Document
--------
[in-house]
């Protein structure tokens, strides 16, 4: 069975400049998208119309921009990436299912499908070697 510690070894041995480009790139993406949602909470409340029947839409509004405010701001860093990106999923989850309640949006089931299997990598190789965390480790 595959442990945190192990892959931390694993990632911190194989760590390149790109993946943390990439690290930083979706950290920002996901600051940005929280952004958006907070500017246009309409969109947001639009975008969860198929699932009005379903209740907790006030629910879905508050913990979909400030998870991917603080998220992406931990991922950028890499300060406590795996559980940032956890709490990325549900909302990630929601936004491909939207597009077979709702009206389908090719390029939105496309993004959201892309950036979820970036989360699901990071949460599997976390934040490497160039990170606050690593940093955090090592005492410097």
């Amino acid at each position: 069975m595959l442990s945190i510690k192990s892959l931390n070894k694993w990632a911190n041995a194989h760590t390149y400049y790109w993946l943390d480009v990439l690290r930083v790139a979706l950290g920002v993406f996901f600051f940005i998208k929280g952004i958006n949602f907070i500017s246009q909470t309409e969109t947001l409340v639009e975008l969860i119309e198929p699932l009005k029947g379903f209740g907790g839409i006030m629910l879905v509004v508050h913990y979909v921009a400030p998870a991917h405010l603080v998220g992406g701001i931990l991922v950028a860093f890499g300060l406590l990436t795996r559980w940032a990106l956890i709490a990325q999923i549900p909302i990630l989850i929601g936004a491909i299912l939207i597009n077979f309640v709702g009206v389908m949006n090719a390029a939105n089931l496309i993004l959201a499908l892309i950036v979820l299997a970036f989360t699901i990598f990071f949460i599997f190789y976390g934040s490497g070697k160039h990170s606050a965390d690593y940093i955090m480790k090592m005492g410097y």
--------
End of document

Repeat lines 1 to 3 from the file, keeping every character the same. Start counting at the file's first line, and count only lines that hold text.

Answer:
[in-house]
């Protein structure tokens, strides 16, 4: 069975400049998208119309921009990436299912499908070697 510690070894041995480009790139993406949602909470409340029947839409509004405010701001860093990106999923989850309640949006089931299997990598190789965390480790 595959442990945190192990892959931390694993990632911190194989760590390149790109993946943390990439690290930083979706950290920002996901600051940005929280952004958006907070500017246009309409969109947001639009975008969860198929699932009005379903209740907790006030629910879905508050913990979909400030998870991917603080998220992406931990991922950028890499300060406590795996559980940032956890709490990325549900909302990630929601936004491909939207597009077979709702009206389908090719390029939105496309993004959201892309950036979820970036989360699901990071949460599997976390934040490497160039990170606050690593940093955090090592005492410097």
């Amino acid at each position: 069975m595959l442990s945190i510690k192990s892959l931390n070894k694993w990632a911190n041995a194989h760590t390149y400049y790109w993946l943390d480009v990439l690290r930083v790139a979706l950290g920002v993406f996901f600051f940005i998208k929280g952004i958006n949602f907070i500017s246009q909470t309409e969109t947001l409340v639009e975008l969860i119309e198929p699932l009005k029947g379903f209740g907790g839409i006030m629910l879905v509004v508050h913990y979909v921009a400030p998870a991917h405010l603080v998220g992406g701001i931990l991922v950028a860093f890499g300060l406590l990436t795996r559980w940032a990106l956890i709490a990325q999923i549900p909302i990630l989850i929601g936004a491909i299912l939207i597009n077979f309640v709702g009206v389908m949006n090719a390029a939105n089931l496309i993004l959201a499908l892309i950036v979820l299997a970036f989360t699901i990598f990071f949460i599997f190789y976390g934040s490497g070697k160039h990170s606050a965390d690593y940093i955090m480790k090592m005492g410097y």